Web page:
In Akorn, Inc. v. Fresenius Kabi AG, C.A. No. 2018-0300-JTL (Del. Ch. Oct. 1, 2018), for the first time ever, a Delaware court found that a “Material Adverse Effect” or “MAE” had occurred, allowing the buyer to terminate an acquisition agreement.
The dispute arose from Fresenius Kabi AG’s (“Fresenius”) agreement to acquire Akorn, Inc. (“Akorn”) in April 2017. Akorn is a specialty generic pharmaceuticals company that focuses on products with complex manufacturing processes or that are deliverable in alternative dose forms, such as injectables, eye drops, oral liquids, inhalants and nasal sprays.
Following the execution of the merger agreement, Akorn’s business performance fell off dramatically, delivering results that fell materially below Akorn’s prior performance on a year-over-year basis. The decline resulted from multiple factors, including unexpected increased competition for certain drugs such as ephedrine, product suspensions and deferrals and the loss of some key contracts.
Additionally, after execution of the merger agreement, Fresenius received a series of letters from anonymous whistleblowers calling into question Akorn’s compliance with FDA data integrity regulations. Fresenius informed Akorn of the letters and, after conducting an independent investigation revealing serious and pervasive FDA compliance issues at Akorn, questioned the appropriateness of Akorn’s response and remediation efforts. As it turns out, Akorn had received the same whistleblower letters, but had not conducted its own investigation in response.
Taking into account both the direct remediation costs and the lost value from product suspensions and deferrals, Fresenius estimated that Akorn’s value fell from US$5.236 billion at the time of the merger to US$3.3 billion, representing a decline of 37 percent. Akorn also reported EBITDA of US$64 million for 2017, down 86 percent from 2016.
The merger agreement in question had a fairly typical provision allowing Fresenius to refuse to close the merger if Akorn suffered a “Material Adverse Effect,” and the definition of Material Adverse Effect was also customary.
In April 2018, Fresenius sent a letter to Akorn terminating the merger agreement on several related grounds, including an assertion that Akorn had suffered a Material Adverse Effect. Akorn disputed Fresenius’s right to terminate the merger agreement and brought suit in the Delaware Court of Chancery to specifically enforce the merger agreement.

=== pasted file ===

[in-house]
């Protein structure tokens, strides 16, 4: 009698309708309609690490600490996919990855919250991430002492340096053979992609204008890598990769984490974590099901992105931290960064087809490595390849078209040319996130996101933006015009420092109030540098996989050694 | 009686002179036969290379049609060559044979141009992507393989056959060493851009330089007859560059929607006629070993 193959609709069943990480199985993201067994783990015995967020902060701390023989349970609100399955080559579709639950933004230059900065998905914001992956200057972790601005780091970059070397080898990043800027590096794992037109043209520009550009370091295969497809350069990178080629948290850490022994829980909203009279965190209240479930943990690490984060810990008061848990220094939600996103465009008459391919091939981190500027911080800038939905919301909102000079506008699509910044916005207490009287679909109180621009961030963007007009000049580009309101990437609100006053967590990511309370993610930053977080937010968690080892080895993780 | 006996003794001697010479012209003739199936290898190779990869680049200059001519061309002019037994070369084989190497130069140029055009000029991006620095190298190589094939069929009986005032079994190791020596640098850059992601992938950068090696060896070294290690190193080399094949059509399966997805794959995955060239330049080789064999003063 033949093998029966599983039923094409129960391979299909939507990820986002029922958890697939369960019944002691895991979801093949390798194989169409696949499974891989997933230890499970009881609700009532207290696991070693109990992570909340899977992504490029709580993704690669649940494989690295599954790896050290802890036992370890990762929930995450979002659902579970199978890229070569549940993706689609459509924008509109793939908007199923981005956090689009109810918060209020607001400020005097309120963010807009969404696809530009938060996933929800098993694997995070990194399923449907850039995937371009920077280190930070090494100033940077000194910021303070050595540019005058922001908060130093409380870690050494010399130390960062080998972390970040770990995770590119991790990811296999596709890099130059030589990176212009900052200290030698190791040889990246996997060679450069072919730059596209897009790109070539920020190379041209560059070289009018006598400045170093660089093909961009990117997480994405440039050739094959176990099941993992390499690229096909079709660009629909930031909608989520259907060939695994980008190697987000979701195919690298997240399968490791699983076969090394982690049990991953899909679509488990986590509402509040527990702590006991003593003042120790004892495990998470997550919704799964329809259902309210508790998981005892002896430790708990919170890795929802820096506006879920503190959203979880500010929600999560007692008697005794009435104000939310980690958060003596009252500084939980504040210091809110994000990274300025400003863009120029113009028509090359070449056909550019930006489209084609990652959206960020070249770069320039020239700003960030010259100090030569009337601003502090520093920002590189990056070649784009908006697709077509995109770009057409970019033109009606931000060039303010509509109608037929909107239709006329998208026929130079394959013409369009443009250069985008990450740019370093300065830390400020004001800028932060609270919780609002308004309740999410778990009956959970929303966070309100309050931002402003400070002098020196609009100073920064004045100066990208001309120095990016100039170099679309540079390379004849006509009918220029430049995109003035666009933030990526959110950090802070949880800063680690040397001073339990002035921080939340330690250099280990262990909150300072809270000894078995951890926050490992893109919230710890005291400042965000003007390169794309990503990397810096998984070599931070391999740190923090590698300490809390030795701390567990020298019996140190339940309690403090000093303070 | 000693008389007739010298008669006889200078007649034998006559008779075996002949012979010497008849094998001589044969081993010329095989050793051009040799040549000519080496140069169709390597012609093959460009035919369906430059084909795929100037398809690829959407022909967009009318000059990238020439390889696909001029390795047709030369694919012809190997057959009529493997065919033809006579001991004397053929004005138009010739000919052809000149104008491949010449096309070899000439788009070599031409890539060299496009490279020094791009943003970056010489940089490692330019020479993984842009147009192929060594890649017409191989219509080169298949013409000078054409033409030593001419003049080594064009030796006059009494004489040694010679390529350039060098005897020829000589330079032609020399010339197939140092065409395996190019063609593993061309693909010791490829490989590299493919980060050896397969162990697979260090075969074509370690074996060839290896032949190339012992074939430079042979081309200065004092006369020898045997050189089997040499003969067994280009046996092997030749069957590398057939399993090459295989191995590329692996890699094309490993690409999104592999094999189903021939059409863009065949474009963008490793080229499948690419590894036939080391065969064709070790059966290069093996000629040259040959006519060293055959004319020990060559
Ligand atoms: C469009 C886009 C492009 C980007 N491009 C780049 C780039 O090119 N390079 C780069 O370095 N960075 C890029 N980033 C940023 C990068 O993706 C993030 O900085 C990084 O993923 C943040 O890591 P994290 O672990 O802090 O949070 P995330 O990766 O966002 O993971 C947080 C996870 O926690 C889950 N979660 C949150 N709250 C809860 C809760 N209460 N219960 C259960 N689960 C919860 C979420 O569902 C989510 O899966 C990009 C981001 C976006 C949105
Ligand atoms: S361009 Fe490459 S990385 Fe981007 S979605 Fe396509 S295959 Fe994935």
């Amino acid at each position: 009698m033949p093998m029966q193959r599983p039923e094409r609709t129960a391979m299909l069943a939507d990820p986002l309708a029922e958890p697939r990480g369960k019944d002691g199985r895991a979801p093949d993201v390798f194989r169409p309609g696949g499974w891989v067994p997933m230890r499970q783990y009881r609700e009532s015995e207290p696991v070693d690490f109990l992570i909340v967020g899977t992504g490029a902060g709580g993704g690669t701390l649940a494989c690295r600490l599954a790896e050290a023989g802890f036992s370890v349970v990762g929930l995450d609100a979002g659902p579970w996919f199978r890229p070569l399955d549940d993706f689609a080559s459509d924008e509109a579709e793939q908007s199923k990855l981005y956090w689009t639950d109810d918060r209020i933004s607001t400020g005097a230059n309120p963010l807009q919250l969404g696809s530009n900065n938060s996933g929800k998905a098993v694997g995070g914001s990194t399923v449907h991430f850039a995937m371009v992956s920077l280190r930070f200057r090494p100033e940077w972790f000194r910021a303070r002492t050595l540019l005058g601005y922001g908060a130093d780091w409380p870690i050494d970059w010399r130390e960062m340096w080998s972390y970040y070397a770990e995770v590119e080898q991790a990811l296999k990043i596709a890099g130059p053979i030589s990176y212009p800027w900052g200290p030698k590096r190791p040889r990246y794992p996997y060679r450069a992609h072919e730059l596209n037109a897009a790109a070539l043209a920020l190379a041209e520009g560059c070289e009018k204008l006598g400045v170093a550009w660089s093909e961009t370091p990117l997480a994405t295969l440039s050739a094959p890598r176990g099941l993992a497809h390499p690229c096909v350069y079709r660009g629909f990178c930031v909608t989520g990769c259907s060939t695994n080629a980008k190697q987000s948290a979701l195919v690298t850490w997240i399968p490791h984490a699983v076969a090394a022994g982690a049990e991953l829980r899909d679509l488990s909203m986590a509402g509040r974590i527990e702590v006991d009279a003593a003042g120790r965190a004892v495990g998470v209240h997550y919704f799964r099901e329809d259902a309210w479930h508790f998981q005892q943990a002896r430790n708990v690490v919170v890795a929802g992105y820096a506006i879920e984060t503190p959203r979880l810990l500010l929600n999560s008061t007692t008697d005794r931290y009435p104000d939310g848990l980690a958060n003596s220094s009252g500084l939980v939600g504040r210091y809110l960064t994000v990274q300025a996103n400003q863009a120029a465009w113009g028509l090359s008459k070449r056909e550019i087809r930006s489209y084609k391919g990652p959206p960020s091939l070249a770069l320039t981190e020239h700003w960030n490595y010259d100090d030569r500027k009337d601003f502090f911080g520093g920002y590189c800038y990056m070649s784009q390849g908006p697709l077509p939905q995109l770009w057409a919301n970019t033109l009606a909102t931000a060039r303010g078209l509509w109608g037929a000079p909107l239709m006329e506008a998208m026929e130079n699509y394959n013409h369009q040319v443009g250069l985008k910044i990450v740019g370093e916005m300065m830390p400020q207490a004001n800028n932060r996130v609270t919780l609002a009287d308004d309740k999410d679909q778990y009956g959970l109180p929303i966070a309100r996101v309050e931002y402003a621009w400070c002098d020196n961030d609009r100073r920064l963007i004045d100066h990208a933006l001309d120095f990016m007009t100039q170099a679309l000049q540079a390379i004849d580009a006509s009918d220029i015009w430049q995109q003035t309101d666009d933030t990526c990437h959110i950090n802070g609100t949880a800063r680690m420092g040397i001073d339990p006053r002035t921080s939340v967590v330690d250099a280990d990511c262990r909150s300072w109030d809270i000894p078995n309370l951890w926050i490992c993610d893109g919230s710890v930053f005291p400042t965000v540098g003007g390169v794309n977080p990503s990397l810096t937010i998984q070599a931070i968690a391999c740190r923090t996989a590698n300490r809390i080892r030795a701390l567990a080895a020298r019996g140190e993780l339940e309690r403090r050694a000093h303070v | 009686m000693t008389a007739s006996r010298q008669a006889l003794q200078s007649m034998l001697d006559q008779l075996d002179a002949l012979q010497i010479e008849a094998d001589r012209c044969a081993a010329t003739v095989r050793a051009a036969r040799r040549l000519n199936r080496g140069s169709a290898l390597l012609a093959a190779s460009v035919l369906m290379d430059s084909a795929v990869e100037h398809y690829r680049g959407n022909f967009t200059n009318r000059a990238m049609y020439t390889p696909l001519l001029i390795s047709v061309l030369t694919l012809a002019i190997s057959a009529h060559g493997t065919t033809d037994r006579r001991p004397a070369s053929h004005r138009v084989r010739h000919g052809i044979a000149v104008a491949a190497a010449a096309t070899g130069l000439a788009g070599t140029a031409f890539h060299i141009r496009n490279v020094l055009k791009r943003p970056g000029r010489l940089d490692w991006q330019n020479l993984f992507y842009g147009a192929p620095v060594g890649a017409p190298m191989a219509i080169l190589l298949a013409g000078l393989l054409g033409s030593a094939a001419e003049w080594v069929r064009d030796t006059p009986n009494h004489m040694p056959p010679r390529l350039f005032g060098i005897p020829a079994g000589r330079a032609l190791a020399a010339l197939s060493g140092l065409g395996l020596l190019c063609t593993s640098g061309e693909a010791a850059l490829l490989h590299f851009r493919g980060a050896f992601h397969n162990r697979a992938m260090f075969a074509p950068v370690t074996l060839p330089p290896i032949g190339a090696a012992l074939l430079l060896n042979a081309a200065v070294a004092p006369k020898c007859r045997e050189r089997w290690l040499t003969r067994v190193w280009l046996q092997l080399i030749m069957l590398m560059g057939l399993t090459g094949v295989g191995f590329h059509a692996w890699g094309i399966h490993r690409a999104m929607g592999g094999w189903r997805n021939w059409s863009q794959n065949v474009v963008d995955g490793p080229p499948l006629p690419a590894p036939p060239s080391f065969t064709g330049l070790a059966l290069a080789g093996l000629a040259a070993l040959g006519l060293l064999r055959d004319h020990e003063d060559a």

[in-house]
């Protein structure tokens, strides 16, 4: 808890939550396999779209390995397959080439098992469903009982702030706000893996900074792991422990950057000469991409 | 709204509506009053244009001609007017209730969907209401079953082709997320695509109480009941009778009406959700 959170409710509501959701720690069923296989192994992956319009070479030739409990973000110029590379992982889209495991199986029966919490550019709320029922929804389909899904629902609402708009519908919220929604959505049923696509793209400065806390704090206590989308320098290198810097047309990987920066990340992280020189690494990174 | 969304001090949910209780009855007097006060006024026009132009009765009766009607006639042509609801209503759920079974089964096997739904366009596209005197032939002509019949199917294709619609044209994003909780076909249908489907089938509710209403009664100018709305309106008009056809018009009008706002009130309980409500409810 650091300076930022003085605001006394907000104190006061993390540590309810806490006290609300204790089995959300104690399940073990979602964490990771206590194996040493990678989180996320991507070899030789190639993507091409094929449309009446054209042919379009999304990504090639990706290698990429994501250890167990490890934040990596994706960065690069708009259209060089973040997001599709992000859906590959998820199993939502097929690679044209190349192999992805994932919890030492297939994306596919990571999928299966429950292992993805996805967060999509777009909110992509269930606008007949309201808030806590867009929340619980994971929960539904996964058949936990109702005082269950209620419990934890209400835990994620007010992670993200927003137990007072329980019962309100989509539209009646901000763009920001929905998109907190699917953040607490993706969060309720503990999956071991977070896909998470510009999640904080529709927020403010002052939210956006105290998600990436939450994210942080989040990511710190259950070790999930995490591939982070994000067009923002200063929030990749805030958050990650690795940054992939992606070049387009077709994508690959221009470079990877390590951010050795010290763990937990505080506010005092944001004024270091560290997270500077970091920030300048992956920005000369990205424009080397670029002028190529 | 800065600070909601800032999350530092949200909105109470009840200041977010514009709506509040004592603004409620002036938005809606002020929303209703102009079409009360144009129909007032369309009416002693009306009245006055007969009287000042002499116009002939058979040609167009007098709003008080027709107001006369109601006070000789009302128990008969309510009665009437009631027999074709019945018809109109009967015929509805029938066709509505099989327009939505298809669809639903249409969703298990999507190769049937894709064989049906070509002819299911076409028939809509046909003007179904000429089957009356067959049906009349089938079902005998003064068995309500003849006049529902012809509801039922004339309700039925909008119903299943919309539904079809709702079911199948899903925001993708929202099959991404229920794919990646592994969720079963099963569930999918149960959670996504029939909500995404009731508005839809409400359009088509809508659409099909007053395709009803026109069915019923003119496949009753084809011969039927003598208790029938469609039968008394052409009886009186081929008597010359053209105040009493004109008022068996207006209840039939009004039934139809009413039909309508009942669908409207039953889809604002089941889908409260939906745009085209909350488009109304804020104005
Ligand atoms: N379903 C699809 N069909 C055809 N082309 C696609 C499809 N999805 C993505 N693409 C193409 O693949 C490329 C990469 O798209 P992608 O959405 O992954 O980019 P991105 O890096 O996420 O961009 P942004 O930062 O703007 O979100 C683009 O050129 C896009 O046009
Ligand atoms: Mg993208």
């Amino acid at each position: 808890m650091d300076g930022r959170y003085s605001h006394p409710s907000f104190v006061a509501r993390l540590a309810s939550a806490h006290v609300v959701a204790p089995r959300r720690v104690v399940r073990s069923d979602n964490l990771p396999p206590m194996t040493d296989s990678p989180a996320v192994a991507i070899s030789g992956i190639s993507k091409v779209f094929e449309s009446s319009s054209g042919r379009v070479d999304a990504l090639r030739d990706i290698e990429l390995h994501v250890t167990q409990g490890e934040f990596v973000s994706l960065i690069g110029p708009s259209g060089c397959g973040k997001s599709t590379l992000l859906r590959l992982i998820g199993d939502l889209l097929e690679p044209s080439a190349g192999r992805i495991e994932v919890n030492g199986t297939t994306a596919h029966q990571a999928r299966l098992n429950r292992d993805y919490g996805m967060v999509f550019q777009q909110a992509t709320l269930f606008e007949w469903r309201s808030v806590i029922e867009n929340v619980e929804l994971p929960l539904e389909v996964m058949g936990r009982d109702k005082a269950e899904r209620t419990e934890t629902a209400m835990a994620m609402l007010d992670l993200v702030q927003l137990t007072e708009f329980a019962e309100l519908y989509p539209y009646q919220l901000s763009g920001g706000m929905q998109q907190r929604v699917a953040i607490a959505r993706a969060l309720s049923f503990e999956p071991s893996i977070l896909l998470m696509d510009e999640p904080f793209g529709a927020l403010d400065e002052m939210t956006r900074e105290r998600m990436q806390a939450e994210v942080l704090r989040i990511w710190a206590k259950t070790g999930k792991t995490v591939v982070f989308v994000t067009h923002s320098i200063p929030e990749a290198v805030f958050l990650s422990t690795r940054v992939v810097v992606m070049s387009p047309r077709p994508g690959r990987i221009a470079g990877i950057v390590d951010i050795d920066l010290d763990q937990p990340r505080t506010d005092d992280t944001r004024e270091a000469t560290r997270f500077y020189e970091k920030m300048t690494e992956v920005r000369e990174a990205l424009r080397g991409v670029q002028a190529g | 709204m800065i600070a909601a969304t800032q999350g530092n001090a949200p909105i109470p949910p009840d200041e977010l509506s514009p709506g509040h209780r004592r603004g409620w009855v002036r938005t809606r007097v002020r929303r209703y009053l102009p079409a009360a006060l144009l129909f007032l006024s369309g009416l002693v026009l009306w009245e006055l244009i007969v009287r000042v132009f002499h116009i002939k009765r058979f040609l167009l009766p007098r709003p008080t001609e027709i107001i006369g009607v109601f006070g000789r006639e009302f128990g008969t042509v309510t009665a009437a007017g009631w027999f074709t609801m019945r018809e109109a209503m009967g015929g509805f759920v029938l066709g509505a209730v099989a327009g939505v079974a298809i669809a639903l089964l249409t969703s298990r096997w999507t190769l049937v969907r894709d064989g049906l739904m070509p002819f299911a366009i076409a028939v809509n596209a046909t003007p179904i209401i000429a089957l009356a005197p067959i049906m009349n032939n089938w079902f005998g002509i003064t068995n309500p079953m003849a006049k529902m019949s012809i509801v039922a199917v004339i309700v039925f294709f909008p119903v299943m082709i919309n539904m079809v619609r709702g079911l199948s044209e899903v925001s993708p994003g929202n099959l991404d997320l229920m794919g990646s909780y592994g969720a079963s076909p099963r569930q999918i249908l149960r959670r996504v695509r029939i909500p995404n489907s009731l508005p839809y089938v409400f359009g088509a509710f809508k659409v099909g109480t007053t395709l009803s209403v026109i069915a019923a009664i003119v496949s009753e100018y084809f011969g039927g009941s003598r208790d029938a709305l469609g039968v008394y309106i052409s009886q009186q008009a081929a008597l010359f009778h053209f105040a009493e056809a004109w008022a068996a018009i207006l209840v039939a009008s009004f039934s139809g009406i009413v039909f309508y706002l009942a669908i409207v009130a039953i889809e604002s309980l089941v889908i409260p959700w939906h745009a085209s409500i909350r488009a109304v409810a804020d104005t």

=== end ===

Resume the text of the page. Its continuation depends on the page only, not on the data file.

In reviewing the case, the Court of Chancery found it significant that while Fresenius investigated the facts surrounding the whistleblower letters and the fall-off in Akorn’s performance, it nevertheless continued to move forward to satisfy conditions to closing and otherwise complete the merger. Fresenius even offered Akorn the choice of extending the outside date for the merger to facilitate further investigation into the data integrity issues, though Akorn declined.
The Court of Chancery found Fresenius’ damages estimates to be reasonable and concluded that the costs would be material when viewed from the longer-term perspective of a reasonable acquirer. Additionally, the Court distinguished the claims by Fresenius from typical MAE claims in that the underlying causes of the sudden and sustained decline were significant in duration (not a “short-term hiccup in earnings”) and were “dramatic, unexpected and company-specific” to Akorn.
It is also notable that, in addition to determining that Fresenius could validly assert that a Material Adverse Effect had occurred, the Court held that Fresenius validly terminated the merger agreement “because Akorn materially breached its obligation to continue operating in the ordinary course between signing and closing.” The Court found that Akorn had specifically changed its behavior following execution of the merger agreement to avoid finding problems.
The Court of Chancery was careful to caution against the inference that it was making any per se rule, and warned readers not to “fixate on a particular percentage as establishing a bright-line test” or to construe its “decision as suggesting that there is one set of percentages for revenue and profitability metrics and another for liabilities.”
The most important takeaway from this case is that Material Adverse Effects are no longer just a metaphysical possibility. Following decisions by the Delaware Court of Chancery in both IBP v. Tyson Foods (2001) and Huntsman v. Hexion (2008), many practitioners had begun to wonder whether MAE provisions were practically meaningful. The Akorn decision demonstrates that an MAE provision is still an important part of an acquisition agreement and a useful tool for buyers facing dramatic, target-specific changes.
The Akorn decision also serves as a warning to targets that it is risky to take a “see-no-evil” approach to running the business after executing an acquisition agreement. Although the Court was careful to base its finding that Akorn had suffered a Material Adverse Effect on evidence related to the specific changes affecting Akorn, Akorn’s blatant willful blindness to material problems may have influenced the Court in its findings.